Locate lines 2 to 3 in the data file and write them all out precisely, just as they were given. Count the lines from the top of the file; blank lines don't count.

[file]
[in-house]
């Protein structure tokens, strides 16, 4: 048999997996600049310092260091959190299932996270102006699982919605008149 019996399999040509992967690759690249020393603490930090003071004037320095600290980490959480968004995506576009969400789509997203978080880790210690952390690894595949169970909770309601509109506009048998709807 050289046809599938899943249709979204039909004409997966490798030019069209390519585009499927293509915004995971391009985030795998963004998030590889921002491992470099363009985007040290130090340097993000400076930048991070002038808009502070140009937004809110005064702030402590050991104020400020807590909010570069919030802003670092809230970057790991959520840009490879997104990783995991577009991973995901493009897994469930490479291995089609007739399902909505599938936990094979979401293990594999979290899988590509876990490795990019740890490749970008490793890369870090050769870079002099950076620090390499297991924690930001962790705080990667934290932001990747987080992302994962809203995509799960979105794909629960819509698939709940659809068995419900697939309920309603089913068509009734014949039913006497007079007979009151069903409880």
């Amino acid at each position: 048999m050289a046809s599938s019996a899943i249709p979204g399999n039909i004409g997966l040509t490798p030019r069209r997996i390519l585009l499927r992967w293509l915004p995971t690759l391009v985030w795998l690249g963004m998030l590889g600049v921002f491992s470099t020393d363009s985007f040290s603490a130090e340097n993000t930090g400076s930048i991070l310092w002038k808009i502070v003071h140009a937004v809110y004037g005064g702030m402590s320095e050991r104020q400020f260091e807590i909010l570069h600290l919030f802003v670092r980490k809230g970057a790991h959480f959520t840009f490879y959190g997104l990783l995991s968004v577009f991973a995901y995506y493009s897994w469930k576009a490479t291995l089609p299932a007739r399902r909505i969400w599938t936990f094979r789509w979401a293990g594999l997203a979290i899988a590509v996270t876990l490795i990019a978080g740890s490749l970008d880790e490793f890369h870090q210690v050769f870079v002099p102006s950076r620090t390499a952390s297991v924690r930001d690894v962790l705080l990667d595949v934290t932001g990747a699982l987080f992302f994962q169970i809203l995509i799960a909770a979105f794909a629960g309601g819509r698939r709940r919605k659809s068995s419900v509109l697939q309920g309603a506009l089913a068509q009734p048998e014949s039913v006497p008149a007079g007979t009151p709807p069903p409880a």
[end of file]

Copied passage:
């Protein structure tokens, strides 16, 4: 048999997996600049310092260091959190299932996270102006699982919605008149 019996399999040509992967690759690249020393603490930090003071004037320095600290980490959480968004995506576009969400789509997203978080880790210690952390690894595949169970909770309601509109506009048998709807 050289046809599938899943249709979204039909004409997966490798030019069209390519585009499927293509915004995971391009985030795998963004998030590889921002491992470099363009985007040290130090340097993000400076930048991070002038808009502070140009937004809110005064702030402590050991104020400020807590909010570069919030802003670092809230970057790991959520840009490879997104990783995991577009991973995901493009897994469930490479291995089609007739399902909505599938936990094979979401293990594999979290899988590509876990490795990019740890490749970008490793890369870090050769870079002099950076620090390499297991924690930001962790705080990667934290932001990747987080992302994962809203995509799960979105794909629960819509698939709940659809068995419900697939309920309603089913068509009734014949039913006497007079007979009151069903409880």
């Amino acid at each position: 048999m050289a046809s599938s019996a899943i249709p979204g399999n039909i004409g997966l040509t490798p030019r069209r997996i390519l585009l499927r992967w293509l915004p995971t690759l391009v985030w795998l690249g963004m998030l590889g600049v921002f491992s470099t020393d363009s985007f040290s603490a130090e340097n993000t930090g400076s930048i991070l310092w002038k808009i502070v003071h140009a937004v809110y004037g005064g702030m402590s320095e050991r104020q400020f260091e807590i909010l570069h600290l919030f802003v670092r980490k809230g970057a790991h959480f959520t840009f490879y959190g997104l990783l995991s968004v577009f991973a995901y995506y493009s897994w469930k576009a490479t291995l089609p299932a007739r399902r909505i969400w599938t936990f094979r789509w979401a293990g594999l997203a979290i899988a590509v996270t876990l490795i990019a978080g740890s490749l970008d880790e490793f890369h870090q210690v050769f870079v002099p102006s950076r620090t390499a952390s297991v924690r930001d690894v962790l705080l990667d595949v934290t932001g990747a699982l987080f992302f994962q169970i809203l995509i799960a909770a979105f794909a629960g309601g819509r698939r709940r919605k659809s068995s419900v509109l697939q309920g309603a506009l089913a068509q009734p048998e014949s039913v006497p008149a007079g007979t009151p709807p069903p409880a």